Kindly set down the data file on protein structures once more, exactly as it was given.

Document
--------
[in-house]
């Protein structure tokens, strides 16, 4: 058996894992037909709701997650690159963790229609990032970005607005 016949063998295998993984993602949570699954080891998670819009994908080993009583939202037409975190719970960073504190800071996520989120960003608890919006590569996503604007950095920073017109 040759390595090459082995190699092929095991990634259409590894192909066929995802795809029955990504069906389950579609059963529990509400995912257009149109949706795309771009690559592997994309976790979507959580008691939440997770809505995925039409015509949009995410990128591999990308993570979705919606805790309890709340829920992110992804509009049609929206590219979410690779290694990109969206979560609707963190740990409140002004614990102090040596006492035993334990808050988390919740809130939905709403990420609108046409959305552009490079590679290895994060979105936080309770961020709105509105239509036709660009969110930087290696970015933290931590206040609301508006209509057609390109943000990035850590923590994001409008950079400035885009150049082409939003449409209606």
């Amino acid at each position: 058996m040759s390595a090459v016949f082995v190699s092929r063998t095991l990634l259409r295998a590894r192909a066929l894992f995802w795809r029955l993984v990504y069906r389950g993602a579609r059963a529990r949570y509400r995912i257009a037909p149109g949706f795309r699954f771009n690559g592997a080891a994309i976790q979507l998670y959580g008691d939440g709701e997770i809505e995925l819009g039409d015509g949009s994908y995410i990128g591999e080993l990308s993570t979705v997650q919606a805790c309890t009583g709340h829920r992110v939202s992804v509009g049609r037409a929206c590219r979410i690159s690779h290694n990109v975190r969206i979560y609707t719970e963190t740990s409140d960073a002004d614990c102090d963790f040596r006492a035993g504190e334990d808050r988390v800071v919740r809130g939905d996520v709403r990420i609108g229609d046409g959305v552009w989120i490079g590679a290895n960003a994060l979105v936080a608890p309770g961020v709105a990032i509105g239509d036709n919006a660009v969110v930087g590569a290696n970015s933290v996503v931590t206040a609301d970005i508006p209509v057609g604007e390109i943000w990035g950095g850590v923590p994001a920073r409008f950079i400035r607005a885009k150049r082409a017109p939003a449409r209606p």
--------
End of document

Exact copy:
[in-house]
């Protein structure tokens, strides 16, 4: 058996894992037909709701997650690159963790229609990032970005607005 016949063998295998993984993602949570699954080891998670819009994908080993009583939202037409975190719970960073504190800071996520989120960003608890919006590569996503604007950095920073017109 040759390595090459082995190699092929095991990634259409590894192909066929995802795809029955990504069906389950579609059963529990509400995912257009149109949706795309771009690559592997994309976790979507959580008691939440997770809505995925039409015509949009995410990128591999990308993570979705919606805790309890709340829920992110992804509009049609929206590219979410690779290694990109969206979560609707963190740990409140002004614990102090040596006492035993334990808050988390919740809130939905709403990420609108046409959305552009490079590679290895994060979105936080309770961020709105509105239509036709660009969110930087290696970015933290931590206040609301508006209509057609390109943000990035850590923590994001409008950079400035885009150049082409939003449409209606």
């Amino acid at each position: 058996m040759s390595a090459v016949f082995v190699s092929r063998t095991l990634l259409r295998a590894r192909a066929l894992f995802w795809r029955l993984v990504y069906r389950g993602a579609r059963a529990r949570y509400r995912i257009a037909p149109g949706f795309r699954f771009n690559g592997a080891a994309i976790q979507l998670y959580g008691d939440g709701e997770i809505e995925l819009g039409d015509g949009s994908y995410i990128g591999e080993l990308s993570t979705v997650q919606a805790c309890t009583g709340h829920r992110v939202s992804v509009g049609r037409a929206c590219r979410i690159s690779h290694n990109v975190r969206i979560y609707t719970e963190t740990s409140d960073a002004d614990c102090d963790f040596r006492a035993g504190e334990d808050r988390v800071v919740r809130g939905d996520v709403r990420i609108g229609d046409g959305v552009w989120i490079g590679a290895n960003a994060l979105v936080a608890p309770g961020v709105a990032i509105g239509d036709n919006a660009v969110v930087g590569a290696n970015s933290v996503v931590t206040a609301d970005i508006p209509v057609g604007e390109i943000w990035g950095g850590v923590p994001a920073r409008f950079i400035r607005a885009k150049r082409a017109p939003a449409r209606p």